As the nation’s first multijurisdictional community court, the Red Hook Community Justice Center in Brooklyn has served as a neighborhood hub for clinical services, community service, youth programs, and other social supports since its founding in 2000.
According to a 2014 national public opinion poll by The Pew Charitable Trusts, a majority of Americans support the use of alternatives to incarceration for youth who have committed low-level offenses.
Education in correctional facilities has gained national attention over the past year, with discussion of juvenile correctional education in particular included in such reports as the School Discipline Consensus Report and now a new set of guiding principles released by the U.S. Departments of Education and Justice.
Among the new awards are five $3 million Statewide Recidivism Reduction (SRR) implementation grants, awarded to Georgia, Illinois, Iowa, Minnesota, and Vermont.
The episode, entitled “Is This Working?,” catalogs a variety of stories of schools struggling with what to do with student misbehavior.
Office of Juvenile Justice and Delinquency Prevention and MacArthur Foundation Announce $2 Million in Funding for Juvenile Justice Programs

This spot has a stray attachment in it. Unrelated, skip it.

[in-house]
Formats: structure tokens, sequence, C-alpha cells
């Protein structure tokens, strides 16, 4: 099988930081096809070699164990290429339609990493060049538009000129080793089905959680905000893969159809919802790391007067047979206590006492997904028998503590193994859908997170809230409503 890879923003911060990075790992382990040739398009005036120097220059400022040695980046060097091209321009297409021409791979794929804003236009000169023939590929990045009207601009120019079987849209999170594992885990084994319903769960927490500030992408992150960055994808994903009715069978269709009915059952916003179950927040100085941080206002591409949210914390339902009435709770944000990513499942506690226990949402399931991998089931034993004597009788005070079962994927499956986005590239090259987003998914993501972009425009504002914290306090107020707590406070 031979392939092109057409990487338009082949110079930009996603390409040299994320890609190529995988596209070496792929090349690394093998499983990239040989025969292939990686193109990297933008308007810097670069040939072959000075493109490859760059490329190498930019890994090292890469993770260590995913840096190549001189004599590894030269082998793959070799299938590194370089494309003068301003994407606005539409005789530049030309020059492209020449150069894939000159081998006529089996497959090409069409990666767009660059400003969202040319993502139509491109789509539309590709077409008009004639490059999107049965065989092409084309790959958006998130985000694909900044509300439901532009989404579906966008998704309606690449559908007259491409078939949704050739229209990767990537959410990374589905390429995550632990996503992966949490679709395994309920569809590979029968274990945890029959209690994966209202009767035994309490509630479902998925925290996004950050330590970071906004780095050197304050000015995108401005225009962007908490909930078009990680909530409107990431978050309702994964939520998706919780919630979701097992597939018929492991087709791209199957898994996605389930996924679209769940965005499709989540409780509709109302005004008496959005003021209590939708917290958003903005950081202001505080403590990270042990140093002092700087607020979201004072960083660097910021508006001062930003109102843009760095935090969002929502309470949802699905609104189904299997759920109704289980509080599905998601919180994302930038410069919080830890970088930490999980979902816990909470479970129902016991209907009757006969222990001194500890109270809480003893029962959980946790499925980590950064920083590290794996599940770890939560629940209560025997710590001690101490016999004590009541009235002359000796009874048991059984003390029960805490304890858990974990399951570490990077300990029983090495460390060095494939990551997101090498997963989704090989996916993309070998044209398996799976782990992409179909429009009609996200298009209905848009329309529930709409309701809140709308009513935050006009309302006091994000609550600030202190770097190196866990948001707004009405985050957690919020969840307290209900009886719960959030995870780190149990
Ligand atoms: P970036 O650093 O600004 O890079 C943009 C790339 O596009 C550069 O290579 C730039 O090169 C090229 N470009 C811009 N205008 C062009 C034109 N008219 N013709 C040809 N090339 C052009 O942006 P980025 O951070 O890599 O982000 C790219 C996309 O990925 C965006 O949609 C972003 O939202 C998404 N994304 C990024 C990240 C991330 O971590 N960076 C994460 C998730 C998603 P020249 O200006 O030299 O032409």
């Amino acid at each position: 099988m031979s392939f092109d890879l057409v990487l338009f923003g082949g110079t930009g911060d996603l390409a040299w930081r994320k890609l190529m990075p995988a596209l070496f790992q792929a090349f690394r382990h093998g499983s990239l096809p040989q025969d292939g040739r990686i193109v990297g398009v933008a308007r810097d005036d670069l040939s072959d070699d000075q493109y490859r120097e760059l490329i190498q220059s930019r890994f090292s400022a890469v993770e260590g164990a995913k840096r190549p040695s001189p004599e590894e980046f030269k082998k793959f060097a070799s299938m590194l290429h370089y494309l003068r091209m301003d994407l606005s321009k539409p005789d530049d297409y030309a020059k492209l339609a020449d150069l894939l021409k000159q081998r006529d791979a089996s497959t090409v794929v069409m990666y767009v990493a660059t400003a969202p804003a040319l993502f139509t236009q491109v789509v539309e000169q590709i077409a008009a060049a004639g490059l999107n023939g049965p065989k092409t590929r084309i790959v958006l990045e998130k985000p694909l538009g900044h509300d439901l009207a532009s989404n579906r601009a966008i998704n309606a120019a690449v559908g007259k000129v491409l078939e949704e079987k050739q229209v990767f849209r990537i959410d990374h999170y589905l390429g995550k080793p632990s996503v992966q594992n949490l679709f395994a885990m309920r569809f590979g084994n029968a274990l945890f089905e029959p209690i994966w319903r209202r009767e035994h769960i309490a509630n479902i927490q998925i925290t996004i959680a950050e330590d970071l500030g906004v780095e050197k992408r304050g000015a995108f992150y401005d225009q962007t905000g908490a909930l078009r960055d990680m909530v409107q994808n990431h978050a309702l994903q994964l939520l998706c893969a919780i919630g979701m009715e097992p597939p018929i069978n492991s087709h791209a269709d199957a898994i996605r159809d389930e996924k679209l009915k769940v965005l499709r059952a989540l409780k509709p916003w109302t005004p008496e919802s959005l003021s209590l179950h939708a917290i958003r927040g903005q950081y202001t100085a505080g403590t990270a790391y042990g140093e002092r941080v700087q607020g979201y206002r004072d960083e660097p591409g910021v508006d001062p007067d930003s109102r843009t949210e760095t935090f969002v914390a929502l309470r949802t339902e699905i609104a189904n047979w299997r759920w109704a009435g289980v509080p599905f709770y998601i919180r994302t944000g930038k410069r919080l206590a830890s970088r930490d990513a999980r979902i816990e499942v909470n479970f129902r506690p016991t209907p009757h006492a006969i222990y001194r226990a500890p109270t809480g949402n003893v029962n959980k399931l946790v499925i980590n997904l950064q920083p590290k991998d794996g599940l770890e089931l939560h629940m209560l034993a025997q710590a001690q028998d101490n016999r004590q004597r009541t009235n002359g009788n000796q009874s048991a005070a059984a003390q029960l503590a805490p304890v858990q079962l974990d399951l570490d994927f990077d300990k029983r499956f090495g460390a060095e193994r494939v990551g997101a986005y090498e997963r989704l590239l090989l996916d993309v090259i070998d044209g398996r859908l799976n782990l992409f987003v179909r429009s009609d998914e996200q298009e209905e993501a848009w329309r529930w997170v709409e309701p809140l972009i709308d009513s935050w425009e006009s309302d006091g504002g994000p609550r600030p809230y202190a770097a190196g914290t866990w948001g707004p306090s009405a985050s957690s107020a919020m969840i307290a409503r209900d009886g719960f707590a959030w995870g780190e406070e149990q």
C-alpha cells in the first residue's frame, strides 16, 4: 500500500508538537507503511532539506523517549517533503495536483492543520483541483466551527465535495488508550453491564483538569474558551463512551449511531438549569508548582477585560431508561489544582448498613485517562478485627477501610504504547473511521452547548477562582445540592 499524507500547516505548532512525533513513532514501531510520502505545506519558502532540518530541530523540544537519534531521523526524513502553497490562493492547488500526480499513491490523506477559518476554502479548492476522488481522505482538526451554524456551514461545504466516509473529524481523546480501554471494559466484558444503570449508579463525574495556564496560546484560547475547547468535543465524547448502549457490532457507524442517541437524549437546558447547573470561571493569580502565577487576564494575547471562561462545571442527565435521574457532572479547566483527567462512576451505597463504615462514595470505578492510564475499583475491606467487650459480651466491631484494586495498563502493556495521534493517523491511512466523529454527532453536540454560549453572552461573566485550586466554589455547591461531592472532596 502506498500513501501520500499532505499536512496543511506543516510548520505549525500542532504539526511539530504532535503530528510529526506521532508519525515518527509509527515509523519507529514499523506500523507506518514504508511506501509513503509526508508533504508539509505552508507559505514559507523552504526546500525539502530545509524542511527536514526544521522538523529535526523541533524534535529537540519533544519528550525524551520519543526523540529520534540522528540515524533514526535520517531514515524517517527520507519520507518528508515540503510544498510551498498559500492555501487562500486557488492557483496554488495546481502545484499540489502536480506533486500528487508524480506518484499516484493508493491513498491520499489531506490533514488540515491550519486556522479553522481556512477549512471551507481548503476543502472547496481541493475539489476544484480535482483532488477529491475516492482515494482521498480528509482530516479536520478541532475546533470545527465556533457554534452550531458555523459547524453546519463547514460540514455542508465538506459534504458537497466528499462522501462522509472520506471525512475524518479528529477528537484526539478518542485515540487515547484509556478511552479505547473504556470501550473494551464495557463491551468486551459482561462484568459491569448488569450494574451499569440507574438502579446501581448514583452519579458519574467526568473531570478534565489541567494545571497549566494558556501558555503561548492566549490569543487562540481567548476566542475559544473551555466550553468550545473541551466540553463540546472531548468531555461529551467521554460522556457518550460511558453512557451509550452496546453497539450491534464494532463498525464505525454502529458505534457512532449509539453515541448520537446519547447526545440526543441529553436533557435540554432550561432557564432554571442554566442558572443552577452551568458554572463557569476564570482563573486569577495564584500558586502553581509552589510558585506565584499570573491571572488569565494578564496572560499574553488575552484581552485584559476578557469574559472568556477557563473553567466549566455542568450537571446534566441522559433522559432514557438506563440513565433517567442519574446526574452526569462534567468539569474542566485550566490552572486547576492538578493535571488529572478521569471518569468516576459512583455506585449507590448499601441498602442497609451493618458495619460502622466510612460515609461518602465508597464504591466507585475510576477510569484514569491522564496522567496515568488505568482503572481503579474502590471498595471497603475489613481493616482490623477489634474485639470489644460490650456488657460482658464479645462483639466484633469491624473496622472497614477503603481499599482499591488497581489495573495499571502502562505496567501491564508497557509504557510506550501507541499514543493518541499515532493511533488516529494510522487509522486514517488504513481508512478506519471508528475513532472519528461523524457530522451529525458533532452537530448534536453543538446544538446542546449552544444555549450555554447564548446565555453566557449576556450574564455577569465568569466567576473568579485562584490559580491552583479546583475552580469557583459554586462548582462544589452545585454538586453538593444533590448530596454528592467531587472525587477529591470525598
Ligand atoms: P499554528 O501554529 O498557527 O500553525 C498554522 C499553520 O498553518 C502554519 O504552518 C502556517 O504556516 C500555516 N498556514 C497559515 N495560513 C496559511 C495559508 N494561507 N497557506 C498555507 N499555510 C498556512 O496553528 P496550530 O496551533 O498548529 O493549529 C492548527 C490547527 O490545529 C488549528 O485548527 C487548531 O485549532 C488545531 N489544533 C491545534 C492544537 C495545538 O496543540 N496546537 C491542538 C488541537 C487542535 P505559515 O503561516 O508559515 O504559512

Since the release of the School Discipline Consensus Report in June, there have been a number of followup activities to promote the recommendations in the report more broadly.
In Washington State, King County’s Uniting for Youth initiative has brought together youth service agencies to develop cross-systems protocols and processes, and to institutionalize ongoing cross-systems training in an effort to reduce recidivism and improve youth outcomes.
Congress took a significant first step toward continuing the work of the Second Chance Act today as the Senate Judiciary Committee voted to reauthorize the bipartisan bill.
This video by the Robert Wood Johnson Foundation details the system of care in Clayton County, Georgia, designed to support young men of color from dropping out of school and becoming involved with the juvenile justice system.
Superintendents say teachers are the group most likely to object to policies that would reduce student suspensions, according to a new national survey on school discipline released Monday by AASA, The School Superintendents Association, and the nonprofit advocacy group the Children’s Defense Fund.
Members of Congress, the U.S. Department of Justice (DOJ), and others met with juvenile justice leaders to discuss two publications released by the Justice Center.